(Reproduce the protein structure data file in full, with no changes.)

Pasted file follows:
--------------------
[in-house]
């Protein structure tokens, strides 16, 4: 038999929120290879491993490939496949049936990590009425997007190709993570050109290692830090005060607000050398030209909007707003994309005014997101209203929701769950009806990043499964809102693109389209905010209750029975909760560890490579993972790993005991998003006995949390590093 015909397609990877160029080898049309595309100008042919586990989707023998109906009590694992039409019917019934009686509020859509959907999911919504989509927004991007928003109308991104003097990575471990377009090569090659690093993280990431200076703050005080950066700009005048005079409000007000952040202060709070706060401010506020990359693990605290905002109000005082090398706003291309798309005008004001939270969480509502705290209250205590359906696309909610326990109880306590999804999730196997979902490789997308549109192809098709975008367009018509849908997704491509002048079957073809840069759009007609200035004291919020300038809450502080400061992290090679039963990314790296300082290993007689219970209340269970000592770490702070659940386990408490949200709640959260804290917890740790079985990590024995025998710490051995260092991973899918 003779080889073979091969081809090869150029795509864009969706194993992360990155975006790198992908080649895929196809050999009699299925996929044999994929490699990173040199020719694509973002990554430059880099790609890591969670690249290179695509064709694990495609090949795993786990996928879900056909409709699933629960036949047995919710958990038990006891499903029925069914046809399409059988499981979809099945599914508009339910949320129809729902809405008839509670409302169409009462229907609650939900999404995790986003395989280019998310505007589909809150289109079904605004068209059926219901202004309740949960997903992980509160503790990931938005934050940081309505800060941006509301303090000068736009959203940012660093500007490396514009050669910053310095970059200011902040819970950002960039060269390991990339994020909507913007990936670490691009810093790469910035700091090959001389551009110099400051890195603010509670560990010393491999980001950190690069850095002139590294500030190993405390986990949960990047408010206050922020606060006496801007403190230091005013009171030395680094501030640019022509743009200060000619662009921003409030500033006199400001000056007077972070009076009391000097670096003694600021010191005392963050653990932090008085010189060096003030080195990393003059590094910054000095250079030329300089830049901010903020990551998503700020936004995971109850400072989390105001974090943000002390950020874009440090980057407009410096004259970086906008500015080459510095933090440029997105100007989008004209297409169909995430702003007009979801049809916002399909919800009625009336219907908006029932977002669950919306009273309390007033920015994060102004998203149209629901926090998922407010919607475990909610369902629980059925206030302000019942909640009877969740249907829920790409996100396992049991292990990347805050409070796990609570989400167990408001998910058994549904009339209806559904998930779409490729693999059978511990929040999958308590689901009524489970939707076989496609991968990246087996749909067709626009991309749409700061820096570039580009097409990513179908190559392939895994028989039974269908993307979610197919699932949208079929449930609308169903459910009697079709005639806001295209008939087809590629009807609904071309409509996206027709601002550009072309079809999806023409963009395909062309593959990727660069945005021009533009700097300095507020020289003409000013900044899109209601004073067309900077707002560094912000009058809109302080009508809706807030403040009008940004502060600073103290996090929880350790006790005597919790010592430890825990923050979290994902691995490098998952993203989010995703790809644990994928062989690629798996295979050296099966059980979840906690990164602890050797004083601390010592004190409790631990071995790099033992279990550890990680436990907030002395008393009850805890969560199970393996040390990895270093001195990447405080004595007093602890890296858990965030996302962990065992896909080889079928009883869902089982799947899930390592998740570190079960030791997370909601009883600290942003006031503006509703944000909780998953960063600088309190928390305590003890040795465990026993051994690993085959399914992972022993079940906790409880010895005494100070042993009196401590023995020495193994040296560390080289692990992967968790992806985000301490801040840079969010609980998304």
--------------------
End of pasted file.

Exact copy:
[in-house]
């Protein structure tokens, strides 16, 4: 038999929120290879491993490939496949049936990590009425997007190709993570050109290692830090005060607000050398030209909007707003994309005014997101209203929701769950009806990043499964809102693109389209905010209750029975909760560890490579993972790993005991998003006995949390590093 015909397609990877160029080898049309595309100008042919586990989707023998109906009590694992039409019917019934009686509020859509959907999911919504989509927004991007928003109308991104003097990575471990377009090569090659690093993280990431200076703050005080950066700009005048005079409000007000952040202060709070706060401010506020990359693990605290905002109000005082090398706003291309798309005008004001939270969480509502705290209250205590359906696309909610326990109880306590999804999730196997979902490789997308549109192809098709975008367009018509849908997704491509002048079957073809840069759009007609200035004291919020300038809450502080400061992290090679039963990314790296300082290993007689219970209340269970000592770490702070659940386990408490949200709640959260804290917890740790079985990590024995025998710490051995260092991973899918 003779080889073979091969081809090869150029795509864009969706194993992360990155975006790198992908080649895929196809050999009699299925996929044999994929490699990173040199020719694509973002990554430059880099790609890591969670690249290179695509064709694990495609090949795993786990996928879900056909409709699933629960036949047995919710958990038990006891499903029925069914046809399409059988499981979809099945599914508009339910949320129809729902809405008839509670409302169409009462229907609650939900999404995790986003395989280019998310505007589909809150289109079904605004068209059926219901202004309740949960997903992980509160503790990931938005934050940081309505800060941006509301303090000068736009959203940012660093500007490396514009050669910053310095970059200011902040819970950002960039060269390991990339994020909507913007990936670490691009810093790469910035700091090959001389551009110099400051890195603010509670560990010393491999980001950190690069850095002139590294500030190993405390986990949960990047408010206050922020606060006496801007403190230091005013009171030395680094501030640019022509743009200060000619662009921003409030500033006199400001000056007077972070009076009391000097670096003694600021010191005392963050653990932090008085010189060096003030080195990393003059590094910054000095250079030329300089830049901010903020990551998503700020936004995971109850400072989390105001974090943000002390950020874009440090980057407009410096004259970086906008500015080459510095933090440029997105100007989008004209297409169909995430702003007009979801049809916002399909919800009625009336219907908006029932977002669950919306009273309390007033920015994060102004998203149209629901926090998922407010919607475990909610369902629980059925206030302000019942909640009877969740249907829920790409996100396992049991292990990347805050409070796990609570989400167990408001998910058994549904009339209806559904998930779409490729693999059978511990929040999958308590689901009524489970939707076989496609991968990246087996749909067709626009991309749409700061820096570039580009097409990513179908190559392939895994028989039974269908993307979610197919699932949208079929449930609308169903459910009697079709005639806001295209008939087809590629009807609904071309409509996206027709601002550009072309079809999806023409963009395909062309593959990727660069945005021009533009700097300095507020020289003409000013900044899109209601004073067309900077707002560094912000009058809109302080009508809706807030403040009008940004502060600073103290996090929880350790006790005597919790010592430890825990923050979290994902691995490098998952993203989010995703790809644990994928062989690629798996295979050296099966059980979840906690990164602890050797004083601390010592004190409790631990071995790099033992279990550890990680436990907030002395008393009850805890969560199970393996040390990895270093001195990447405080004595007093602890890296858990965030996302962990065992896909080889079928009883869902089982799947899930390592998740570190079960030791997370909601009883600290942003006031503006509703944000909780998953960063600088309190928390305590003890040795465990026993051994690993085959399914992972022993079940906790409880010895005494100070042993009196401590023995020495193994040296560390080289692990992967968790992806985000301490801040840079969010609980998304």